Aug 26, 2008

Sindh: Political Set-Up To Remain Unaffected After Coalition Split

Sample ImageIn spite of Nawaz Sharif’s PML exit from the coalition, the Sindh assembly will not be affected.

Below is an article published by The International News :

The political set-up in Sindh will not be affected following the decision of the Pakistan Muslim League-Nawaz (PML-N) to quit the coalition in the Centre, because the PML-N has no representation in the provincial assembly.

The Pakistan People’s Party (PPP), the Muttahida Qaumi Movement (MQM) and the Awami National Party (ANP) are in coalition with a majority in the Sindh assembly, while the opposition, comprised of the Pakistan Muslim League – Functional (PML-F), the Pakistan Muslim League – Quaid (PML-Q), and the National People’s Party (NPP), has only 19 members in the 168-member House.

Despite efforts by PPP Co-Chairman Asif Ali Zardari to bring the MQM and the PML-N closer, both the parties showed reluctance to sit together at the Centre and in the provincial assembly, following a strict stand taken by PML-N chief Nawaz Sharif against the MQM.

The latter was in coalition with the PML-N both at the Center and in Sindh after the 1997 elections, but they parted ways after the murder of former Sindh governor, Hakim Said. It is worth mentioning here that the PML-N had moved a resolution in a meeting in London last year of the All-Parties Democratic Movement (APDM) and it was decided then that no political party in the alliance would accommodate the MQM in the government. The PPP, however, did not endorse the APDM resolution.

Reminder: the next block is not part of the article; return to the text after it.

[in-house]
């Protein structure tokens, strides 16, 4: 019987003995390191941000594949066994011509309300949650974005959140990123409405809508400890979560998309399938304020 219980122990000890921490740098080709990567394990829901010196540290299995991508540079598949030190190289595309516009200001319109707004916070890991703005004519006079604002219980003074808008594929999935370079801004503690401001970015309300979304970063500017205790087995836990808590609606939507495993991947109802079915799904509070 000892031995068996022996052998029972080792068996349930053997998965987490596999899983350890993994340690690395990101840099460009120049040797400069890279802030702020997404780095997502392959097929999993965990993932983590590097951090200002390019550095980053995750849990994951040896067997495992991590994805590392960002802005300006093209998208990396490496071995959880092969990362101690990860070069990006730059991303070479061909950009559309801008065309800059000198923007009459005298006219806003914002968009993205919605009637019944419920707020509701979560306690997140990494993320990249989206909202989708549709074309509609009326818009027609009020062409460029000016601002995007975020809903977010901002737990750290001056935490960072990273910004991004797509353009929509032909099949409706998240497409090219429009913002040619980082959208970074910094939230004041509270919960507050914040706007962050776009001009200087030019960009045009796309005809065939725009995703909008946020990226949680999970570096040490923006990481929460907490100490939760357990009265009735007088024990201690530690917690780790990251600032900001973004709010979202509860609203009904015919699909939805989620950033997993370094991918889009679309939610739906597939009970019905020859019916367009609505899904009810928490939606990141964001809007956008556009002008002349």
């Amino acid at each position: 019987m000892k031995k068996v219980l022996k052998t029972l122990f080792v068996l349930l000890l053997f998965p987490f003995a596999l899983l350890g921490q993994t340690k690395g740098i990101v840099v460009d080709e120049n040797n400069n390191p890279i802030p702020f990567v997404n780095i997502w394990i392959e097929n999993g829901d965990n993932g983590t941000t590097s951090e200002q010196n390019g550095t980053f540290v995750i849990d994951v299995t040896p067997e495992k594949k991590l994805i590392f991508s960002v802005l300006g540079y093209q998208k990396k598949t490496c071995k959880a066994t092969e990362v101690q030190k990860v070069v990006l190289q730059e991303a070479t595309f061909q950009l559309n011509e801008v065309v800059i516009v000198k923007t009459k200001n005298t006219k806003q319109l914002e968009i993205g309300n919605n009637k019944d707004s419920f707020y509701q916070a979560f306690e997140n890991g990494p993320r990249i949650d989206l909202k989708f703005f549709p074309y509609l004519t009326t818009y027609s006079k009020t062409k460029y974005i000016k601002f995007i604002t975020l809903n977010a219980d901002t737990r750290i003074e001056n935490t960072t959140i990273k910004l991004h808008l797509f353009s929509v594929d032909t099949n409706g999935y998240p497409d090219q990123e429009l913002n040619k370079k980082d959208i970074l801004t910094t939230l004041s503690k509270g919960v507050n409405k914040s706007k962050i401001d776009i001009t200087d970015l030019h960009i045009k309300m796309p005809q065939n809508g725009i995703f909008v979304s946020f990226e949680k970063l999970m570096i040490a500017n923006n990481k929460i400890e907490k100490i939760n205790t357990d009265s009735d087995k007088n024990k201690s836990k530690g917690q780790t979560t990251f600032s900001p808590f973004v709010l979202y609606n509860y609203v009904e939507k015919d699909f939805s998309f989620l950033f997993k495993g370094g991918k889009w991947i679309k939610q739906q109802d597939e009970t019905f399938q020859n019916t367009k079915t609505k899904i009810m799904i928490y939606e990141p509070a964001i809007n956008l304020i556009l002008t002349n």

The PML-N emerged as the third major political force in Sindh in the 1990s and the secured more than 30 seats in the Sindh assembly in 1997. Senior politician Syed Ghous Ali Shah played an important role in strengthening the PML-N in Sindh and most anti-PPP elements joined the party.

After the dismissal of the Nawaz government in 1999, coupled with Ghous Ali Shah’s self-exile, however, dealt a severe blow to the party whose major vote bank comprised the Pakhtoon community in Karachi and Hyderabad, and anti-PPP elements in rural Sindh.

The Pakhtoon community supported the Muttahida Majlis-e-Amal (MMA) in the 2002 elections and later voted for the ANP in Karachi and Hyderabad, while the PML-F and the PML-Q provided a platform to anti-PPP elements in rural Sindh. The PML-N was thus routed in Sindh in the 2008 general elections.